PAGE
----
In the following section we’d like to share some of our lessons learnt whilst providing strategic advisory and impact management and measurement services to our clients. We trust this article will provide you with greater insights into your own social investment and grantmaking practices and that our contribution to the sector’s body of knowledge will help to fast track best practice in socio economic development strategies.
Impact Management Phase
Impact must be designed
In general, investment and development strategies are designed by
- service providers e.g. social purpose organisations or
- intermediaries e.g. not for profit organisations.
Whilst investors have a broad idea of what impact they want to achieve, we found it’s neither specific enough nor linked to impact targets.
Where proposals are submitted for funding, it’s assumed that
- extensive research has been conducted to ensure the validity of program design and
- extensive engagement has been conducted to ensure the inclusivity of the program design.
In most cases however, we find that impact is by default and not by design, meaning that unintended or indirect impact is more evident than intended and direct impact.
We believe that a clearly stated investment thesis, Theory of Change or logic model framework will ensure that all stakeholders in the impact value chain aim for the same objective.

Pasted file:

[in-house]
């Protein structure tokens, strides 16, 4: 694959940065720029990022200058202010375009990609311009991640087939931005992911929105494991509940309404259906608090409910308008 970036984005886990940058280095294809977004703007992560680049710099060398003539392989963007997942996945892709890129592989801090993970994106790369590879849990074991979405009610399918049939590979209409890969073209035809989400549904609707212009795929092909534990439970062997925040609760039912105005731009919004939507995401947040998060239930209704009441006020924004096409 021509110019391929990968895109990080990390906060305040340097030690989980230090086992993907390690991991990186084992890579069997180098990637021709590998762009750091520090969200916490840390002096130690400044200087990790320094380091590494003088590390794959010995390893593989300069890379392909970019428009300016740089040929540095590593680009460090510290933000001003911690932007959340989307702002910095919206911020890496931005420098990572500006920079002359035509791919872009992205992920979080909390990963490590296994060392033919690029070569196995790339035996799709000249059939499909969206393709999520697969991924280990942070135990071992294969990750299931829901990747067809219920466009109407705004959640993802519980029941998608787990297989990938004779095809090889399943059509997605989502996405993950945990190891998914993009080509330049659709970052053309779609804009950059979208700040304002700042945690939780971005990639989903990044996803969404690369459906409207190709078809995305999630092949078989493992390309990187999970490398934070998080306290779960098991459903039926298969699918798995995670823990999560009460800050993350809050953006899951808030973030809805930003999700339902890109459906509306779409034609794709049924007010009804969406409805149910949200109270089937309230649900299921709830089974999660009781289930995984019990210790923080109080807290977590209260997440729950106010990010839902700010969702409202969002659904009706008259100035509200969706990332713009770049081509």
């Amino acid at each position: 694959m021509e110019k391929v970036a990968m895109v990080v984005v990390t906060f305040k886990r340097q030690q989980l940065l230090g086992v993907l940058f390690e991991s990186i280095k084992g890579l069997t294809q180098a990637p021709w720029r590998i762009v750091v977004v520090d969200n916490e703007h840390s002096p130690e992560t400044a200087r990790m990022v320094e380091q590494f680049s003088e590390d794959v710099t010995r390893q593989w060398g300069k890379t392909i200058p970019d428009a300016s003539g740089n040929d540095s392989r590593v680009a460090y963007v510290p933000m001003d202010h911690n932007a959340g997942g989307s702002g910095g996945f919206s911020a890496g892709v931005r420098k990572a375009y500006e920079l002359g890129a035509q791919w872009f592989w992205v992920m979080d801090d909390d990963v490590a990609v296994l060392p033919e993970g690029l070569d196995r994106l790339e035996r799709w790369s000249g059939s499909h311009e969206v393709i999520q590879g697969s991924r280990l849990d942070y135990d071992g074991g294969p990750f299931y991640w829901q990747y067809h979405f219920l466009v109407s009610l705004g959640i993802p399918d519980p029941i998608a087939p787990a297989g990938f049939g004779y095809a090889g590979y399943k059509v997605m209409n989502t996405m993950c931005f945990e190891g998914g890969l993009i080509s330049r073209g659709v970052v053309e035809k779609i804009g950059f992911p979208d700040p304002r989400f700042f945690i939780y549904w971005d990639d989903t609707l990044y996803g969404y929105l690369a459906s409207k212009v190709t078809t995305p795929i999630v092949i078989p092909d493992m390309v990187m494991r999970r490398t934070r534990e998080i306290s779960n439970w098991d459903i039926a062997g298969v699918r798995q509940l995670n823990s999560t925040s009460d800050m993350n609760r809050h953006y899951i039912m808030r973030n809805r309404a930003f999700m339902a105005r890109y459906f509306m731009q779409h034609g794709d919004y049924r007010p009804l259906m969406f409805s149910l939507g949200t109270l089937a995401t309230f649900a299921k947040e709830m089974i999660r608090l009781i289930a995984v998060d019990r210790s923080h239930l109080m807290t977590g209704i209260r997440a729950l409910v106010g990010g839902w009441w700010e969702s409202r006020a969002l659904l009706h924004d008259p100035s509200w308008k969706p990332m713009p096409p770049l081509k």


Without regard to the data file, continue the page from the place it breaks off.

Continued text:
The opportunity for investors is therefore to include the following explicitly in their program designs:
- a clear statement of the broader development problem to be addressed
- a clearly focused specification of a more limited development objective or goal
- properly articulated objectives and activities, which follow logically from the development objective, along with expected results
- an implementation strategy, accompanied by a detailed work plan, to be updated annually
- a staffing/resource plan, associated with the work plan
- a management plan, with clearly stated roles and responsibilities for all project partners and principals
- a straightforward description of the governance structure for the project
- Project documents should also include a systematic strategy for impact monitoring and evaluation, with separate budget lines for monitoring and for impact evaluation.
Stakeholder participation must inform impact objectives and design
In general, programs are designed by investors and program implementers.
We’ve found that very few projects involve all stakeholders and partners in decision-making - from preparation through design to implementation and monitoring or evaluation.